Cosby Victory Show 2018

They say the “third times the charm”, well as it turns out, with this venue that is certainly true. I had attended the Victory Show at Cosby twice before, on each occasion having been encouraged by the impressive reviews and reports online from previous displays. In 2012, a wonderful line up was on offer, though sadly with a distant display line. The other time, in 2017, saw the event and all flying cancelled.


I decided to give the show another shot in 2018 thanks to a great forecast, impressive line up and promise of an impressive display line. I’m certainly glad I did, this years show may have been short, but it certainly made up for that in quality of acts on display and was well worth the long drive up from Kent.


Cosby really is a venue like no other. The main draw of the event is the military re-enactment aspect with countless camps set up in and around the site representing different aspects and theatres of the second world war. The main event of each day is an impressive battle re-enactment, which then leads on to the flying display commencing. The event site sits alongside a grass runway which offers incredible close viewing opportunities of taxiing, take off and landings. Arriving on Saturday morning I was greeted by a selection of Air Leasing operated warbirds joining the circuit, which made me feel much better about the long journey just completed.


The flightline walk was just that, no barriers, just incredible machines and as many photo oppourtunies as you could hope for. The star of the day for many, including myself, would have been the P-47 “Nellie” returning to the UK in 2018 having previously been a regular when known as “No Guts No Glory”. Incredibly this huge aircraft was sitting in amongst the open fields having arrived earlier that morning. I had hoped but never expected the “Jug” to operate off this strip, certainly a day to remember!



The display line itself had been modified once again to allow the best compromise with local “no fly” zones and proximity to spectators. The chosen line resulted in a curved axis, with aircraft starting on the far side of the runway and banking around towards the north of the strip, before clearing to the east.


What this meant, in practice was that each aircraft performed countless topside passes in glorious light, a photographers heaven! This also presented some unique views for spectators, with a chance to see some rare UK fighters up close.


Anglia Aircraft Restoration’s Hawker Hurricane I P2092 G-ROBT opened proceedings along with the Bücker Bestmann performing a mock dogfight. The Hurricane eventually claimed the Bestmann though any celebrations were short-lived as Buchon “Yellow 7” quickly arrived on the scene for a series of passes. A Spitfire pairing of Mk V EE602 and TIX ML407 were scrambled to assist the Hurricane and after a series of passes the four fighters joined up for a box four formation pass around the bend.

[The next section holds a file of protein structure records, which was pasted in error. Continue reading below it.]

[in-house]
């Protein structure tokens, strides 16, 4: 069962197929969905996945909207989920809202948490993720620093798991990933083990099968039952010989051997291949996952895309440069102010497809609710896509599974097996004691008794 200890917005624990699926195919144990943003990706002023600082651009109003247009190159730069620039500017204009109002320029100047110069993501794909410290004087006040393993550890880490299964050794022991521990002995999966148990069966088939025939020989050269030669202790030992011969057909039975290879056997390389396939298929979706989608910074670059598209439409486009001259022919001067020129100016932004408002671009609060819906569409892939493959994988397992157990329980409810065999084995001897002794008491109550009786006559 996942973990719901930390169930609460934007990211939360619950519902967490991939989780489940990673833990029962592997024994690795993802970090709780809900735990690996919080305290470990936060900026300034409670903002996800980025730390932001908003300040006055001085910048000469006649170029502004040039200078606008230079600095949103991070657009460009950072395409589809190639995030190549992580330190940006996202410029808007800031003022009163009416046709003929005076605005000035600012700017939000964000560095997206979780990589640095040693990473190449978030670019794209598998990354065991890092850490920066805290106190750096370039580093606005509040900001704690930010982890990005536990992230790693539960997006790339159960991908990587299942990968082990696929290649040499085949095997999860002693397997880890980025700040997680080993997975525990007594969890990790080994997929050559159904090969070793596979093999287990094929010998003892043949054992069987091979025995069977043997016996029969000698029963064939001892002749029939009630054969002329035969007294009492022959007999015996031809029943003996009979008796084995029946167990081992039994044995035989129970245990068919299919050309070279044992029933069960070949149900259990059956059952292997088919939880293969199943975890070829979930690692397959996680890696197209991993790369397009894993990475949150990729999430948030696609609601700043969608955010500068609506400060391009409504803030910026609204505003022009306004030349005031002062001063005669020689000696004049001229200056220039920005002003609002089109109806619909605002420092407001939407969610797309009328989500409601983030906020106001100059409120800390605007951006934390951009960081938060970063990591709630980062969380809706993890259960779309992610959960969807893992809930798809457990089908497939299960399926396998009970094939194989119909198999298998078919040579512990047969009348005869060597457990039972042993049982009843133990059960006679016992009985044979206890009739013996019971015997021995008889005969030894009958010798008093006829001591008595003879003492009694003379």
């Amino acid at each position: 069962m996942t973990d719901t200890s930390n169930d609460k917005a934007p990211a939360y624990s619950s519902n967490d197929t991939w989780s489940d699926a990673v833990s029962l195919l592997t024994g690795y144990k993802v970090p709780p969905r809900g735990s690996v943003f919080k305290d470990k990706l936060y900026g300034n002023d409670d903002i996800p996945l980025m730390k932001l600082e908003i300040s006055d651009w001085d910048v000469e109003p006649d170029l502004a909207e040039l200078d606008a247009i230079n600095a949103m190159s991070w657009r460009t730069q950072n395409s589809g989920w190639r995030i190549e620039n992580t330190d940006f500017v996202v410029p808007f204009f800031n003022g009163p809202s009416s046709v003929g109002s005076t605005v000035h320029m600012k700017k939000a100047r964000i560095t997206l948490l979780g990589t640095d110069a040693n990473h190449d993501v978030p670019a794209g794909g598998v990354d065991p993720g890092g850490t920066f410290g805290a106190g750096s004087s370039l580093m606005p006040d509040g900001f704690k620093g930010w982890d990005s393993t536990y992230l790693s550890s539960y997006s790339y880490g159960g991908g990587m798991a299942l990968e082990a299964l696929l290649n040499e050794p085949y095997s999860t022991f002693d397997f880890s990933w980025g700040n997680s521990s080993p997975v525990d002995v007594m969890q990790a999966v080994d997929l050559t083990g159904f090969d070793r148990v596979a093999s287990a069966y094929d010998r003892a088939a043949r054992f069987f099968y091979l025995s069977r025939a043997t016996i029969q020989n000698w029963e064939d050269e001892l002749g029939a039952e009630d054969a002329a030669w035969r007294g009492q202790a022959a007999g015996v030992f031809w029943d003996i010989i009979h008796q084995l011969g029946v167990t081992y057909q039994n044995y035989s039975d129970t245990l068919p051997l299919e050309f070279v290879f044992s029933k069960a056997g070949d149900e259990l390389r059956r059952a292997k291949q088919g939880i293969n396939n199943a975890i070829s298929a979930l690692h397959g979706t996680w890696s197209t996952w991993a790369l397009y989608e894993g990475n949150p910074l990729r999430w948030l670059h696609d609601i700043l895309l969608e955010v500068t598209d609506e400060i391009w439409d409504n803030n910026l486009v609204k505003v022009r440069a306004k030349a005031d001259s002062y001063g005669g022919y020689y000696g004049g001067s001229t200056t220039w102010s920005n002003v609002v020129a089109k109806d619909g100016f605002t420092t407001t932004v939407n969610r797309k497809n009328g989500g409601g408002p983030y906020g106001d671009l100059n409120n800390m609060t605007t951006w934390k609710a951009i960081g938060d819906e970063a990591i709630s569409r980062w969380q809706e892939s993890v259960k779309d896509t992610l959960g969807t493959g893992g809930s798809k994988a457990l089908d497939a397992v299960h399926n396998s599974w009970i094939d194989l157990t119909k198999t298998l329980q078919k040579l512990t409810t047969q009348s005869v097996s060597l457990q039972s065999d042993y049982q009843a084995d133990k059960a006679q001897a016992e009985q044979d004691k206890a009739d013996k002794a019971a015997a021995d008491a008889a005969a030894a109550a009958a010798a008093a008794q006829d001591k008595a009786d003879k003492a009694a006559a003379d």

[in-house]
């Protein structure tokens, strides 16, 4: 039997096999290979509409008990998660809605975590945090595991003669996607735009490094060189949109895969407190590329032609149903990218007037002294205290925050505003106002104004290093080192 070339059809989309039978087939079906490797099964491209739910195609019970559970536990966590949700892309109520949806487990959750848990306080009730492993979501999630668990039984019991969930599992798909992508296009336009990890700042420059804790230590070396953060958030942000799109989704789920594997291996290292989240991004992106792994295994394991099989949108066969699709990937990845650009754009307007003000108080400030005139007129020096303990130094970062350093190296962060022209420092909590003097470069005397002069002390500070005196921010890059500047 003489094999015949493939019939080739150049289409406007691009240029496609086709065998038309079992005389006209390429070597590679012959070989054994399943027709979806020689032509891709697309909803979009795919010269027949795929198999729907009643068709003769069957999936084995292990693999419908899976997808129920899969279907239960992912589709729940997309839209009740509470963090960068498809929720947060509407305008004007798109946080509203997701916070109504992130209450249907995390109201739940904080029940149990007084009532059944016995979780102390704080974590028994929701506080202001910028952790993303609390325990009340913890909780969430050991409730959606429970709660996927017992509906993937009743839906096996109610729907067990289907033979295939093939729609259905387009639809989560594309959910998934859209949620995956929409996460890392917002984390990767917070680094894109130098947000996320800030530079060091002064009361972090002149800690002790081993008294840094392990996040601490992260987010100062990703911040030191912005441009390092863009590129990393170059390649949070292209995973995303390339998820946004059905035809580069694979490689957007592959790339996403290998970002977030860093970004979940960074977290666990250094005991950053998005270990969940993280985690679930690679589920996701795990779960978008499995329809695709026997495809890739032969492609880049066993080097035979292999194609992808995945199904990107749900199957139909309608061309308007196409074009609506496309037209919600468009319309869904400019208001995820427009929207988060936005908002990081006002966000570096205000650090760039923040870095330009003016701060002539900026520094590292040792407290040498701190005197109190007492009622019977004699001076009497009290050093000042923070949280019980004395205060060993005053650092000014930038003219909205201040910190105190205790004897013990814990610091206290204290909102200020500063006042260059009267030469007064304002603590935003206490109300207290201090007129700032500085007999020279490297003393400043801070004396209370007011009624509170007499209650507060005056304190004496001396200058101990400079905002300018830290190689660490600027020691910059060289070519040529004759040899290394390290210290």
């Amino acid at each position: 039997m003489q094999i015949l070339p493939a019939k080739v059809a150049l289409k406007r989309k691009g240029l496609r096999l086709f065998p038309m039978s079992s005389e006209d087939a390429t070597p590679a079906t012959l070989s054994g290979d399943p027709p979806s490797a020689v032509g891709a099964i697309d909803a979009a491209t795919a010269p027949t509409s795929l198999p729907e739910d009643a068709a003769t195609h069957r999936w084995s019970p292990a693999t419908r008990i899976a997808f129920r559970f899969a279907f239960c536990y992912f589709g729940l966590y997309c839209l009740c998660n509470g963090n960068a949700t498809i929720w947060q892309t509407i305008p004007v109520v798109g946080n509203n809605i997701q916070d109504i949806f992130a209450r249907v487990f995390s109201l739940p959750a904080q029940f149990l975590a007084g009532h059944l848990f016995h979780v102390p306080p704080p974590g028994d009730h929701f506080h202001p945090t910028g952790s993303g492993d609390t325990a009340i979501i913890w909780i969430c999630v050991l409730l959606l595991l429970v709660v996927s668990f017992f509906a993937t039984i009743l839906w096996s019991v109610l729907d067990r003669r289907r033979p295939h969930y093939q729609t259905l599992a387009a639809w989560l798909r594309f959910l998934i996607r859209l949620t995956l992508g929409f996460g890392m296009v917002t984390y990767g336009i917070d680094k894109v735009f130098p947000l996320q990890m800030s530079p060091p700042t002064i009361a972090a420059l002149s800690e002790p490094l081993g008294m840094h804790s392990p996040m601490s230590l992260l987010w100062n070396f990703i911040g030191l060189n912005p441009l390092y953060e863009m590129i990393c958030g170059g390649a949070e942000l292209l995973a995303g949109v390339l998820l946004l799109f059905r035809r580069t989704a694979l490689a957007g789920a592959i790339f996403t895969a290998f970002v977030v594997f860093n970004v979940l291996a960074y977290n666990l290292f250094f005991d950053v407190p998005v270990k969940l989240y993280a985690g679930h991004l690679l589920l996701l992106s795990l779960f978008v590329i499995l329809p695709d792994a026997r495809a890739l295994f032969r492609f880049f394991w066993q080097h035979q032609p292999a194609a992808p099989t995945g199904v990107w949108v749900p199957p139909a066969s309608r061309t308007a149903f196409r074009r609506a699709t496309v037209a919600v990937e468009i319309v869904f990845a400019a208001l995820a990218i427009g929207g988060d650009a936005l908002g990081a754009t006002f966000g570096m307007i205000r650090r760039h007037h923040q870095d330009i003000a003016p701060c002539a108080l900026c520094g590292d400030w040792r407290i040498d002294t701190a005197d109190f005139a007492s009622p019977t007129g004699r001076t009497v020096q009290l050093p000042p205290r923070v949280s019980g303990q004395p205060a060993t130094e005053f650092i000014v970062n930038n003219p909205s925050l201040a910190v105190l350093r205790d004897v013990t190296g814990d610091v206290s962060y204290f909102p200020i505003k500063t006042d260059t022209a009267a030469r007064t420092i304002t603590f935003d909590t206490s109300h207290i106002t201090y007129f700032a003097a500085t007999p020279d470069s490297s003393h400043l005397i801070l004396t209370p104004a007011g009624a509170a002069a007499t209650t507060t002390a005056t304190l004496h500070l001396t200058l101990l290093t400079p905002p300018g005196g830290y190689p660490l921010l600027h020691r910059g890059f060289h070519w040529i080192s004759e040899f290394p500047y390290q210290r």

In between the main fighter sequences, locally based Beech 18 “Good Vibrations” performed a few pairs passes with T6 “Dazzlin Debs” before the Harvard performed some gentle aerobatics (a drawback of the new display line appeared to be limited options for aerobatic figures, though the Harvard and P-47 did manage some on the runway portion of the display line).


Representing the American involvement in the conflict were a pair of P-51 Mustangs (though “Contrary Mary” is a TF-51D) “Miss Helen” and “Contrary Mary” and P-47 Thunderbolt “Nellie”. The Mustangs flew a lengthy pairs slot, at times seemingly flying as one, while the Thunderbolt climbed for height.



The ’47 flew a memorable display with a towering half cuban to open the display along with a couple of rolling figures thrown in alongside a series of tight topsides. Another enemy arrived from Duxford with Buchon “White 9”, the latest to emerge from Air Leasing’s workshop, joining in on the action. Once again the fighters joined up for a four ship pass before breaking into the circuit.



Watching these historic machines recover at such close proximity was incredible, being able to actually feel the Thunderbolt arrive on the grass at Cosby is another unforgettable moment from this day.


In short, the Victory Show is back. I finally feel, after a couple of challenging attempts that I have experienced what is great about this show. You will find more dynamic warbird flying elsewhere, undoubtedly, but the combination of close access on the ground, on take off and landing, alongside the extended, close display sequences make for a real contender on the UK circuit. If 2019 can retain the same format as this year and build on the flying programme, then Cosby could well and truly reclaim its place as airshow royalty, it offers something no other show does, that is for sure.

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